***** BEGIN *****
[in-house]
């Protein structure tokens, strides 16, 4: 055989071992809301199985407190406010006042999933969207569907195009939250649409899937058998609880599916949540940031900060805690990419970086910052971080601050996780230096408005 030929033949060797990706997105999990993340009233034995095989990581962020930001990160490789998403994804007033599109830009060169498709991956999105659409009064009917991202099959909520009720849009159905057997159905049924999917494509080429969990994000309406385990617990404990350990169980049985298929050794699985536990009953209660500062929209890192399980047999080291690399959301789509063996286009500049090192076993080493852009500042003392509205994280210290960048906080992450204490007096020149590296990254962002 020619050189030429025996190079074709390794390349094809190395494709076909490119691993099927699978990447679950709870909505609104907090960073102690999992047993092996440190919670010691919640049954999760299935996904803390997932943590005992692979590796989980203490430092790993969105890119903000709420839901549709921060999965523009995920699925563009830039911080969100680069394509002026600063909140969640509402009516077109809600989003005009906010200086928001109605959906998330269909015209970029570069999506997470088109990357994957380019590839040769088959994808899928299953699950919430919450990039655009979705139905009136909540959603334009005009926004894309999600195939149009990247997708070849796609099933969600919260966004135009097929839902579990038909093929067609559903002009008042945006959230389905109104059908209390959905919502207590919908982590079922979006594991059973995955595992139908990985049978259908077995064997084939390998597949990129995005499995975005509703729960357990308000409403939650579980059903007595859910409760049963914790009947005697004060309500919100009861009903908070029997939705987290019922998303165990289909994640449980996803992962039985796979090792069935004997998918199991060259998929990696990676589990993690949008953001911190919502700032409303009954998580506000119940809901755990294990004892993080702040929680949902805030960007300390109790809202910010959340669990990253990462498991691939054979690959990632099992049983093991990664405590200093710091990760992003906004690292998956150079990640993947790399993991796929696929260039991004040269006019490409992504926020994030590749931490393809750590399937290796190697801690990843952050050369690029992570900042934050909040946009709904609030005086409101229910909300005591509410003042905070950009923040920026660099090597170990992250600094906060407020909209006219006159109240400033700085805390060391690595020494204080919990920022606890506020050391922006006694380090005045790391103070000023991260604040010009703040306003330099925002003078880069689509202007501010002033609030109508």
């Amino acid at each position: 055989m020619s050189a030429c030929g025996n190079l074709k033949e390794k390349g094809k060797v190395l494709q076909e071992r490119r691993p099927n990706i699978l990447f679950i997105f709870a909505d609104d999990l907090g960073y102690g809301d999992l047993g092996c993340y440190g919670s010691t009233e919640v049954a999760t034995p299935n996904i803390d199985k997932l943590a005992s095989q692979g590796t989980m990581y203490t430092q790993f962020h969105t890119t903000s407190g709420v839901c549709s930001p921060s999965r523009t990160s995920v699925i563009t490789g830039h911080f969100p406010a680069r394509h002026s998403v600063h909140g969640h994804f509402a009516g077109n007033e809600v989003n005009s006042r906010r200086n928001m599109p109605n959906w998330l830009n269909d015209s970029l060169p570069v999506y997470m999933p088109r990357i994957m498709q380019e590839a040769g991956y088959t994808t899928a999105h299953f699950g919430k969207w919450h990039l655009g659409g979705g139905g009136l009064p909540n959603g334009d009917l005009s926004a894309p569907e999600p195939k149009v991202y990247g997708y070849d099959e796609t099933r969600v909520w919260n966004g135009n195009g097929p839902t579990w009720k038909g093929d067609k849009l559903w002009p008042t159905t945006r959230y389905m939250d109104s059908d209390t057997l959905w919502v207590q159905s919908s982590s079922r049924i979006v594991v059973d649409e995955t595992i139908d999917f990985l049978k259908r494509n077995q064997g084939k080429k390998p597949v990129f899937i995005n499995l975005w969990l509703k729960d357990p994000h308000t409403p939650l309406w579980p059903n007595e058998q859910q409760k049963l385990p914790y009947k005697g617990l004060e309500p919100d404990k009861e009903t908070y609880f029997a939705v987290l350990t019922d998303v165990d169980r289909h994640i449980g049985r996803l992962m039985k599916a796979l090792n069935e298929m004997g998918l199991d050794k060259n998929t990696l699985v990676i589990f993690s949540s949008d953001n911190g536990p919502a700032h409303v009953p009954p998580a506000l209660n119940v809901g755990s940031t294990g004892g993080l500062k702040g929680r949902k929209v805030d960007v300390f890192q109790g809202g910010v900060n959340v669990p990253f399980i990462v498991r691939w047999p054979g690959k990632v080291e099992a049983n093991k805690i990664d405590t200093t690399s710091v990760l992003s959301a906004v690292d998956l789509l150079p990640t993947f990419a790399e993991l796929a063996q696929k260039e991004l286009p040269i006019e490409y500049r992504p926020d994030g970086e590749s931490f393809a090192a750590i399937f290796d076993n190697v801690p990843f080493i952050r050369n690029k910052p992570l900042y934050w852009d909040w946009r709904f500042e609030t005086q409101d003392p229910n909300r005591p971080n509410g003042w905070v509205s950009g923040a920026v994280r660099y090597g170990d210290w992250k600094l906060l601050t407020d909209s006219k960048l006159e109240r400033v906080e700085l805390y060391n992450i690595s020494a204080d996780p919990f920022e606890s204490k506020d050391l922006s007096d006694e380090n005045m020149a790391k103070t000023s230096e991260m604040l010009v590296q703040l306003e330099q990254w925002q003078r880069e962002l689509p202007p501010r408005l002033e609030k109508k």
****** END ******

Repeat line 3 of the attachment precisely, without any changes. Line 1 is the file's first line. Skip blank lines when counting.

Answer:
């Amino acid at each position: 055989m020619s050189a030429c030929g025996n190079l074709k033949e390794k390349g094809k060797v190395l494709q076909e071992r490119r691993p099927n990706i699978l990447f679950i997105f709870a909505d609104d999990l907090g960073y102690g809301d999992l047993g092996c993340y440190g919670s010691t009233e919640v049954a999760t034995p299935n996904i803390d199985k997932l943590a005992s095989q692979g590796t989980m990581y203490t430092q790993f962020h969105t890119t903000s407190g709420v839901c549709s930001p921060s999965r523009t990160s995920v699925i563009t490789g830039h911080f969100p406010a680069r394509h002026s998403v600063h909140g969640h994804f509402a009516g077109n007033e809600v989003n005009s006042r906010r200086n928001m599109p109605n959906w998330l830009n269909d015209s970029l060169p570069v999506y997470m999933p088109r990357i994957m498709q380019e590839a040769g991956y088959t994808t899928a999105h299953f699950g919430k969207w919450h990039l655009g659409g979705g139905g009136l009064p909540n959603g334009d009917l005009s926004a894309p569907e999600p195939k149009v991202y990247g997708y070849d099959e796609t099933r969600v909520w919260n966004g135009n195009g097929p839902t579990w009720k038909g093929d067609k849009l559903w002009p008042t159905t945006r959230y389905m939250d109104s059908d209390t057997l959905w919502v207590q159905s919908s982590s079922r049924i979006v594991v059973d649409e995955t595992i139908d999917f990985l049978k259908r494509n077995q064997g084939k080429k390998p597949v990129f899937i995005n499995l975005w969990l509703k729960d357990p994000h308000t409403p939650l309406w579980p059903n007595e058998q859910q409760k049963l385990p914790y009947k005697g617990l004060e309500p919100d404990k009861e009903t908070y609880f029997a939705v987290l350990t019922d998303v165990d169980r289909h994640i449980g049985r996803l992962m039985k599916a796979l090792n069935e298929m004997g998918l199991d050794k060259n998929t990696l699985v990676i589990f993690s949540s949008d953001n911190g536990p919502a700032h409303v009953p009954p998580a506000l209660n119940v809901g755990s940031t294990g004892g993080l500062k702040g929680r949902k929209v805030d960007v300390f890192q109790g809202g910010v900060n959340v669990p990253f399980i990462v498991r691939w047999p054979g690959k990632v080291e099992a049983n093991k805690i990664d405590t200093t690399s710091v990760l992003s959301a906004v690292d998956l789509l150079p990640t993947f990419a790399e993991l796929a063996q696929k260039e991004l286009p040269i006019e490409y500049r992504p926020d994030g970086e590749s931490f393809a090192a750590i399937f290796d076993n190697v801690p990843f080493i952050r050369n690029k910052p992570l900042y934050w852009d909040w946009r709904f500042e609030t005086q409101d003392p229910n909300r005591p971080n509410g003042w905070v509205s950009g923040a920026v994280r660099y090597g170990d210290w992250k600094l906060l601050t407020d909209s006219k960048l006159e109240r400033v906080e700085l805390y060391n992450i690595s020494a204080d996780p919990f920022e606890s204490k506020d050391l922006s007096d006694e380090n005045m020149a790391k103070t000023s230096e991260m604040l010009v590296q703040l306003e330099q990254w925002q003078r880069e962002l689509p202007p501010r408005l002033e609030k109508k």